Mushrooms in grow bags
Mushroom farms have huge sheds with bags of substrate or compost specifically designed to grow mushrooms. It’s a very sterile environment and they grow quite large volumes but they turn over their compost bags weekly when they clean out their sheds. We live close to quite a number of mushroom farms so are adidas superstar lucky enough to be able to source mushroom compost very cheaply and in bulk when we want to. We generally order and go at a specified time to collect with our trailer. It’s a very popular by product and a way to recycle organic material back into the earth.
There are some farms that sell the spent mushroom bags that have grown the Swiss brown variety and I think these are the pick of the bunch if you want to grow them on. Swiss browns are not sprayed with fungicides during production like the buttons are so are healthier. You can also get the button mushroom compost. You might be able to see the tiny mushroom spores growing in the photo below:
Mushroom compost for use in the garden in general has pros and cons it is sterile because the medium mushrooms grow in has to be free of any other fungi spores or bacteria. So it hasn’t got any beneficial living microorganisms when you reuse the bags in the garden. It can be slightly alkaline (around pH 8) and the bags are VERY heavy and often wet so they can be messy to collect, but DO provide you with bulk organic matter adidas superstar if you need to build it quickly in your garden. You can add the microorganisms later to activate it or put it through your regular compost system. It does generate quite some heat as it breaks down.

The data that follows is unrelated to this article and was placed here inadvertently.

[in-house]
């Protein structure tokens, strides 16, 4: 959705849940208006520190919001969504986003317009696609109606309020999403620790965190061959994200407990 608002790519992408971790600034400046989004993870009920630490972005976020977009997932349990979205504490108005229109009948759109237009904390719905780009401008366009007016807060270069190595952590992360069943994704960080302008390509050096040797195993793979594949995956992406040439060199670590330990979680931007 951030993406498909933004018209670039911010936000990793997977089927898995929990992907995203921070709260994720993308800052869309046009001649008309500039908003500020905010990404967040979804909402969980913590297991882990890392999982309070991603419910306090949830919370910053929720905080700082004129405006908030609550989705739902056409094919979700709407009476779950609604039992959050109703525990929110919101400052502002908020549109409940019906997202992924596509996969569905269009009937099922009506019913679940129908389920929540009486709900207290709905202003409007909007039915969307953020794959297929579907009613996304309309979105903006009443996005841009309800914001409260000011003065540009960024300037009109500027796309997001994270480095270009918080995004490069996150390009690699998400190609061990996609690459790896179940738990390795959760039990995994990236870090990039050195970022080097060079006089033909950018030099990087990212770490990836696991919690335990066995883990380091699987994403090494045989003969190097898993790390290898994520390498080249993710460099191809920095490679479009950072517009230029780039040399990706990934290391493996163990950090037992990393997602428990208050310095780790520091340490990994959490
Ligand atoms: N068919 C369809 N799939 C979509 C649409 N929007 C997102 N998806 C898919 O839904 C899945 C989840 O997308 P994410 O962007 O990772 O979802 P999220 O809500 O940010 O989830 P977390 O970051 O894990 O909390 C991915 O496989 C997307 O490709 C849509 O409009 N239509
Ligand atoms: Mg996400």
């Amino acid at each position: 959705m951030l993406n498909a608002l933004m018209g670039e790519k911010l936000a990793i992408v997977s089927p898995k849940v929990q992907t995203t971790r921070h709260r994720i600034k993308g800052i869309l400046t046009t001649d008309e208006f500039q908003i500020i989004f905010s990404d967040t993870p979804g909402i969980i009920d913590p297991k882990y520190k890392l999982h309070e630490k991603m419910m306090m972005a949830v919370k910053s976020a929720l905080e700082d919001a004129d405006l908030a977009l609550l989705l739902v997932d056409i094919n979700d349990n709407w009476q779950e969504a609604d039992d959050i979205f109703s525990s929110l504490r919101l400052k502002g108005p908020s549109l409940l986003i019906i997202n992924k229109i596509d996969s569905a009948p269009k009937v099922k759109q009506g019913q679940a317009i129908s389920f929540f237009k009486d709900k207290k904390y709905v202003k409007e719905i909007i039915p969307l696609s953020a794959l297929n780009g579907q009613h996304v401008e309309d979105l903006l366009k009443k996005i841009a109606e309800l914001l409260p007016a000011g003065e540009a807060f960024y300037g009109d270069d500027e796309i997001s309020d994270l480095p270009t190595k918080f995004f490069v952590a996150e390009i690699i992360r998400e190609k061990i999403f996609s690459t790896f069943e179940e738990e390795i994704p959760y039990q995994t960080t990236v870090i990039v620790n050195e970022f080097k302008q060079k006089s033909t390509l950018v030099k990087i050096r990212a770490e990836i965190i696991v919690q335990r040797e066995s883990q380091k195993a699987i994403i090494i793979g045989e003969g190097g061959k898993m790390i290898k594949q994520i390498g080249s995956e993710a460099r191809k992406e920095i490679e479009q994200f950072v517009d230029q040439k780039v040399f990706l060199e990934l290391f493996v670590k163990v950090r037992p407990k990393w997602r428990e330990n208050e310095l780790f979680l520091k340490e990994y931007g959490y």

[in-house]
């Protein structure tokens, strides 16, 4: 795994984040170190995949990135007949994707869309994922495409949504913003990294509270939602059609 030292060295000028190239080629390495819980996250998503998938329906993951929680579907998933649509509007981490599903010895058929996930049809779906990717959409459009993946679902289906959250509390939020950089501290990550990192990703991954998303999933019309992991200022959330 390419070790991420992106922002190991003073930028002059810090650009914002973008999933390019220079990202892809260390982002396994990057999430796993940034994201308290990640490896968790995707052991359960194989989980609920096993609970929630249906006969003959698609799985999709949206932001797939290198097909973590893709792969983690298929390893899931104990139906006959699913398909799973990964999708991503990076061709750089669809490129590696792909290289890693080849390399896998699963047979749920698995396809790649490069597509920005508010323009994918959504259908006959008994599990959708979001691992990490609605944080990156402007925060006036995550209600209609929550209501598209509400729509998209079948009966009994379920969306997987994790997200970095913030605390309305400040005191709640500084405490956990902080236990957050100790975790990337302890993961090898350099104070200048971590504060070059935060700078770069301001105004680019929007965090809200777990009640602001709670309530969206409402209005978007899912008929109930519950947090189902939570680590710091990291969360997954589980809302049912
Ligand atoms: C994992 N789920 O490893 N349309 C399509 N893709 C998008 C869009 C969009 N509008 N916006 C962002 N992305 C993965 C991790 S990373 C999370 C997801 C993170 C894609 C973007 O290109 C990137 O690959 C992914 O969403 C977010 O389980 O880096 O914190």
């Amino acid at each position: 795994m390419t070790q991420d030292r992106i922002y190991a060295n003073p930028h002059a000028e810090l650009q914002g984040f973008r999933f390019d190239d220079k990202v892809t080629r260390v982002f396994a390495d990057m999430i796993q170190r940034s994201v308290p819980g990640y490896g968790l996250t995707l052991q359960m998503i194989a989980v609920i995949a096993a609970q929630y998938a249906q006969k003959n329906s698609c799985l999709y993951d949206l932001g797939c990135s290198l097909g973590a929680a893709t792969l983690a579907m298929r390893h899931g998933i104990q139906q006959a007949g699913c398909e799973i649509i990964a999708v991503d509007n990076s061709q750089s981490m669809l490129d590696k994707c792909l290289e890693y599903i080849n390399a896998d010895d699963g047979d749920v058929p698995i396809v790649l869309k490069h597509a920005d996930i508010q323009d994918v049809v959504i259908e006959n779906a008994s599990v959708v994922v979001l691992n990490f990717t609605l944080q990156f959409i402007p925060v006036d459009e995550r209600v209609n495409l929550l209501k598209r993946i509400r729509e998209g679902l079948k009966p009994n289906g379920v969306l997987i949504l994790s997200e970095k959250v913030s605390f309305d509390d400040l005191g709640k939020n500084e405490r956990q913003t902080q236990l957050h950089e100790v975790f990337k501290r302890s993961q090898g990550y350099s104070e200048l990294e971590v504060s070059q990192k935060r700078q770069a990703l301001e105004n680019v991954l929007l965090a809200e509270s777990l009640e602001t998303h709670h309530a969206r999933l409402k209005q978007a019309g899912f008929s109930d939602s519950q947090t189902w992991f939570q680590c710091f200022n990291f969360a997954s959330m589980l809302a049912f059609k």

On the up side re growing mushrooms in the spent compost, we discovered this was possible mostly by accident. We collected a pallet load and it’s a big job to unload them all as they are so heavy, so we didn’t have time to add them into t adidas superstar he garden the same day. The next day, we noticed mushrooms had sprouted during the night with the colder air outdoors and we thought we’d save a few bags from the garden and put them aside to see if more would grow. Sure enough they did. We just misted them with water and the remaining mushroom spores fruited. When they stopped growing we collected more bags and repeated the process. We stored them in a dark cool room. We also got higher production by misting them with humic acid adidas superstar which feeds the spores. These were the very first ones we grew:
Comment by Anne Gibson on July 19, 2011 at 12:35
I’m north of Brisbane on the Sunny Coast in the hinterland no it’s not colder but we used a shed to keep them cool and also because the bags are a bit messy.
Yes Scarlett we are basically maximising the second flush from the bags (why not it’s free!) When they are really completely spent we just recycle the compost into the gardens so there’s absolutely no waste. The compost is particularly good to build up organic matter fast for low cost on the parts of our property that have sandy soils.